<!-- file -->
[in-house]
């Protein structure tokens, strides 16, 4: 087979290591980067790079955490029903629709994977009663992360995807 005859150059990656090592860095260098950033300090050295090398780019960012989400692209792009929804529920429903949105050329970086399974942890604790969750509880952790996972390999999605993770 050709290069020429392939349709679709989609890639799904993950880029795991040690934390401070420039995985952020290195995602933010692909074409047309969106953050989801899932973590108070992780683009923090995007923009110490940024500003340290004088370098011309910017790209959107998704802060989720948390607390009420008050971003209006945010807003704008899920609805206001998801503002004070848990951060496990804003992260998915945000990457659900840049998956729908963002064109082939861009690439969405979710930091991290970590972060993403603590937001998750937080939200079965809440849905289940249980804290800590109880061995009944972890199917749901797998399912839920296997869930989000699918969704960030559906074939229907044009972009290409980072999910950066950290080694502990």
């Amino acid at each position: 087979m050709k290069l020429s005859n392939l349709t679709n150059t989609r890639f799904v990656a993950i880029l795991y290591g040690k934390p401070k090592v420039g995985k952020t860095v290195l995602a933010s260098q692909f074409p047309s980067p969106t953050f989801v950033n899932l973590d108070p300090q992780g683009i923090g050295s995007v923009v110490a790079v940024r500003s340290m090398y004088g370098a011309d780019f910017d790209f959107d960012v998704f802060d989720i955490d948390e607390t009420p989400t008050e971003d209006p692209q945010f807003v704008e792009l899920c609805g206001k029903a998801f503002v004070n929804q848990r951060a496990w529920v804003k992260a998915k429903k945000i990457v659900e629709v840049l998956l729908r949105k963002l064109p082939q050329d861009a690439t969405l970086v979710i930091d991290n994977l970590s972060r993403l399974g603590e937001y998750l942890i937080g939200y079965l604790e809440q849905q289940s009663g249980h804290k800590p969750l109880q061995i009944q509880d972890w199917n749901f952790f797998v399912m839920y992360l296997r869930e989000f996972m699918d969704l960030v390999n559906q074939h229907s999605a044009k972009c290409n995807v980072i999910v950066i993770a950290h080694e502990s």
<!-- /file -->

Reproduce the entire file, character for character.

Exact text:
[in-house]
């Protein structure tokens, strides 16, 4: 087979290591980067790079955490029903629709994977009663992360995807 005859150059990656090592860095260098950033300090050295090398780019960012989400692209792009929804529920429903949105050329970086399974942890604790969750509880952790996972390999999605993770 050709290069020429392939349709679709989609890639799904993950880029795991040690934390401070420039995985952020290195995602933010692909074409047309969106953050989801899932973590108070992780683009923090995007923009110490940024500003340290004088370098011309910017790209959107998704802060989720948390607390009420008050971003209006945010807003704008899920609805206001998801503002004070848990951060496990804003992260998915945000990457659900840049998956729908963002064109082939861009690439969405979710930091991290970590972060993403603590937001998750937080939200079965809440849905289940249980804290800590109880061995009944972890199917749901797998399912839920296997869930989000699918969704960030559906074939229907044009972009290409980072999910950066950290080694502990």
């Amino acid at each position: 087979m050709k290069l020429s005859n392939l349709t679709n150059t989609r890639f799904v990656a993950i880029l795991y290591g040690k934390p401070k090592v420039g995985k952020t860095v290195l995602a933010s260098q692909f074409p047309s980067p969106t953050f989801v950033n899932l973590d108070p300090q992780g683009i923090g050295s995007v923009v110490a790079v940024r500003s340290m090398y004088g370098a011309d780019f910017d790209f959107d960012v998704f802060d989720i955490d948390e607390t009420p989400t008050e971003d209006p692209q945010f807003v704008e792009l899920c609805g206001k029903a998801f503002v004070n929804q848990r951060a496990w529920v804003k992260a998915k429903k945000i990457v659900e629709v840049l998956l729908r949105k963002l064109p082939q050329d861009a690439t969405l970086v979710i930091d991290n994977l970590s972060r993403l399974g603590e937001y998750l942890i937080g939200y079965l604790e809440q849905q289940s009663g249980h804290k800590p969750l109880q061995i009944q509880d972890w199917n749901f952790f797998v399912m839920y992360l296997r869930e989000f996972m699918d969704l960030v390999n559906q074939h229907s999605a044009k972009c290409n995807v980072i999910v950066i993770a950290h080694e502990s």